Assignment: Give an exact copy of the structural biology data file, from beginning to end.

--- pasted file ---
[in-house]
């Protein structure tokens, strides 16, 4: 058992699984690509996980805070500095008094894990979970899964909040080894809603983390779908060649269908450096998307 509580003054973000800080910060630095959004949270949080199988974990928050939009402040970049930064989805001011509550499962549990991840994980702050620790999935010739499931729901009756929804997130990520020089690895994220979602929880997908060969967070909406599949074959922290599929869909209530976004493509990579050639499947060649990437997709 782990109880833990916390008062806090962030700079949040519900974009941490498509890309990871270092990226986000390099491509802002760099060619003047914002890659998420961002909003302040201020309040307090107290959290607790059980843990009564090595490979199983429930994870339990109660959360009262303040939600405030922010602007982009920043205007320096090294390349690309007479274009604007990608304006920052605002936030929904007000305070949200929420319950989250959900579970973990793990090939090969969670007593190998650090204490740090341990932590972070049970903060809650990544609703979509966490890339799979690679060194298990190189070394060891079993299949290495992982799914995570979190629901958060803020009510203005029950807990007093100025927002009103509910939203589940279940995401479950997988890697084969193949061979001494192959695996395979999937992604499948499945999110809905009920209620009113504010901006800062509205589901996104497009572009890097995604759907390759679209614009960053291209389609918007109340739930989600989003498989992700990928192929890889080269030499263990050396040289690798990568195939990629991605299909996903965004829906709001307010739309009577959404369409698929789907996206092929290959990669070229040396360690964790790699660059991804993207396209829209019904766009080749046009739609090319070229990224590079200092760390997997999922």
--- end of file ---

[in-house]
């Protein structure tokens, strides 16, 4: 058992699984690509996980805070500095008094894990979970899964909040080894809603983390779908060649269908450096998307 509580003054973000800080910060630095959004949270949080199988974990928050939009402040970049930064989805001011509550499962549990991840994980702050620790999935010739499931729901009756929804997130990520020089690895994220979602929880997908060969967070909406599949074959922290599929869909209530976004493509990579050639499947060649990437997709 782990109880833990916390008062806090962030700079949040519900974009941490498509890309990871270092990226986000390099491509802002760099060619003047914002890659998420961002909003302040201020309040307090107290959290607790059980843990009564090595490979199983429930994870339990109660959360009262303040939600405030922010602007982009920043205007320096090294390349690309007479274009604007990608304006920052605002936030929904007000305070949200929420319950989250959900579970973990793990090939090969969670007593190998650090204490740090341990932590972070049970903060809650990544609703979509966490890339799979690679060194298990190189070394060891079993299949290495992982799914995570979190629901958060803020009510203005029950807990007093100025927002009103509910939203589940279940995401479950997988890697084969193949061979001494192959695996395979999937992604499948499945999110809905009920209620009113504010901006800062509205589901996104497009572009890097995604759907390759679209614009960053291209389609918007109340739930989600989003498989992700990928192929890889080269030499263990050396040289690798990568195939990629991605299909996903965004829906709001307010739309009577959404369409698929789907996206092929290959990669070229040396360690964790790699660059991804993207396209829209019904766009080749046009739609090319070229990224590079200092760390997997999922």